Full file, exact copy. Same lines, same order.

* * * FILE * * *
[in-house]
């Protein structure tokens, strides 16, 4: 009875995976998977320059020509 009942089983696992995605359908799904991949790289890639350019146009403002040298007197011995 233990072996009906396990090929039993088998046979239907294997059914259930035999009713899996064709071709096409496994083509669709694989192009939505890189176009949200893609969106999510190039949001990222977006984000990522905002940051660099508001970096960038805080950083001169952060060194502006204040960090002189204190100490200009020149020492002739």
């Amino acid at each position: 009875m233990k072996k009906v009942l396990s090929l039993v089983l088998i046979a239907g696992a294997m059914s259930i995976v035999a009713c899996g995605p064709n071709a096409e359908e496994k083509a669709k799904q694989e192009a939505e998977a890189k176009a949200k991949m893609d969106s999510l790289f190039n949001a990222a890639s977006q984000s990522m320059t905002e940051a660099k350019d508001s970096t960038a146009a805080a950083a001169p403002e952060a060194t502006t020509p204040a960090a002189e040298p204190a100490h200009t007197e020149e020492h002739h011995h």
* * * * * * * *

[in-house]
């Protein structure tokens, strides 16, 4: 009875995976998977320059020509 009942089983696992995605359908799904991949790289890639350019146009403002040298007197011995 233990072996009906396990090929039993088998046979239907294997059914259930035999009713899996064709071709096409496994083509669709694989192009939505890189176009949200893609969106999510190039949001990222977006984000990522905002940051660099508001970096960038805080950083001169952060060194502006204040960090002189204190100490200009020149020492002739």
């Amino acid at each position: 009875m233990k072996k009906v009942l396990s090929l039993v089983l088998i046979a239907g696992a294997m059914s259930i995976v035999a009713c899996g995605p064709n071709a096409e359908e496994k083509a669709k799904q694989e192009a939505e998977a890189k176009a949200k991949m893609d969106s999510l790289f190039n949001a990222a890639s977006q984000s990522m320059t905002e940051a660099k350019d508001s970096t960038a146009a805080a950083a001169p403002e952060a060194t502006t020509p204040a960090a002189e040298p204190a100490h200009t007197e020149e020492h002739h011995h």